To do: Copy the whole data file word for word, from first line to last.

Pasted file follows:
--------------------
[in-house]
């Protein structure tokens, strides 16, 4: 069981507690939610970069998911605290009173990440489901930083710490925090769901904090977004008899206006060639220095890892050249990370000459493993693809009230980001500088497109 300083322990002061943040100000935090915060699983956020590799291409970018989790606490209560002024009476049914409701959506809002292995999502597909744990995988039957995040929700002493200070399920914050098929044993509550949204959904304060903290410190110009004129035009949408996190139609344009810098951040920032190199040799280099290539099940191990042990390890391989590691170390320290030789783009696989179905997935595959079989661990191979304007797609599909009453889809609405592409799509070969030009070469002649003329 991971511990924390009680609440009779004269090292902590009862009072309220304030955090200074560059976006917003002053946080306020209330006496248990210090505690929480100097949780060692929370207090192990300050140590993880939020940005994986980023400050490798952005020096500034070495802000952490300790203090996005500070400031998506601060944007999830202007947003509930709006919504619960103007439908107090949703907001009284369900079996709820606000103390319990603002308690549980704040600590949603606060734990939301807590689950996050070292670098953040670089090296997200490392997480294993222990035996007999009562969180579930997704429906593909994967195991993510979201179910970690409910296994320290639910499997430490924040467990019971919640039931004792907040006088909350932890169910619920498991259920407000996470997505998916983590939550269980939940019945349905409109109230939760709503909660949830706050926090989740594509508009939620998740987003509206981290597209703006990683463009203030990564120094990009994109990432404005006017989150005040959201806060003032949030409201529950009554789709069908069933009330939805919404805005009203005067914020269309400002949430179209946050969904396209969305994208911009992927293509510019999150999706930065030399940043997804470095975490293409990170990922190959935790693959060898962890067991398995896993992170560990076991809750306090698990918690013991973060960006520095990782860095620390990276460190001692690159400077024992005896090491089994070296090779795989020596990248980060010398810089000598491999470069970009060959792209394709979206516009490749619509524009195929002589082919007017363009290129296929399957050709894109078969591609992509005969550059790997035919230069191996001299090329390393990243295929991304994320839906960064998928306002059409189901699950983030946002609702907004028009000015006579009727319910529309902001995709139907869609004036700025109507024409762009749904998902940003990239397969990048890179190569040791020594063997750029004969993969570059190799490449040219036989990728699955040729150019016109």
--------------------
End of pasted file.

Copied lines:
[in-house]
């Protein structure tokens, strides 16, 4: 069981507690939610970069998911605290009173990440489901930083710490925090769901904090977004008899206006060639220095890892050249990370000459493993693809009230980001500088497109 300083322990002061943040100000935090915060699983956020590799291409970018989790606490209560002024009476049914409701959506809002292995999502597909744990995988039957995040929700002493200070399920914050098929044993509550949204959904304060903290410190110009004129035009949408996190139609344009810098951040920032190199040799280099290539099940191990042990390890391989590691170390320290030789783009696989179905997935595959079989661990191979304007797609599909009453889809609405592409799509070969030009070469002649003329 991971511990924390009680609440009779004269090292902590009862009072309220304030955090200074560059976006917003002053946080306020209330006496248990210090505690929480100097949780060692929370207090192990300050140590993880939020940005994986980023400050490798952005020096500034070495802000952490300790203090996005500070400031998506601060944007999830202007947003509930709006919504619960103007439908107090949703907001009284369900079996709820606000103390319990603002308690549980704040600590949603606060734990939301807590689950996050070292670098953040670089090296997200490392997480294993222990035996007999009562969180579930997704429906593909994967195991993510979201179910970690409910296994320290639910499997430490924040467990019971919640039931004792907040006088909350932890169910619920498991259920407000996470997505998916983590939550269980939940019945349905409109109230939760709503909660949830706050926090989740594509508009939620998740987003509206981290597209703006990683463009203030990564120094990009994109990432404005006017989150005040959201806060003032949030409201529950009554789709069908069933009330939805919404805005009203005067914020269309400002949430179209946050969904396209969305994208911009992927293509510019999150999706930065030399940043997804470095975490293409990170990922190959935790693959060898962890067991398995896993992170560990076991809750306090698990918690013991973060960006520095990782860095620390990276460190001692690159400077024992005896090491089994070296090779795989020596990248980060010398810089000598491999470069970009060959792209394709979206516009490749619509524009195929002589082919007017363009290129296929399957050709894109078969591609992509005969550059790997035919230069191996001299090329390393990243295929991304994320839906960064998928306002059409189901699950983030946002609702907004028009000015006579009727319910529309902001995709139907869609004036700025109507024409762009749904998902940003990239397969990048890179190569040791020594063997750029004969993969570059190799490449040219036989990728699955040729150019016109």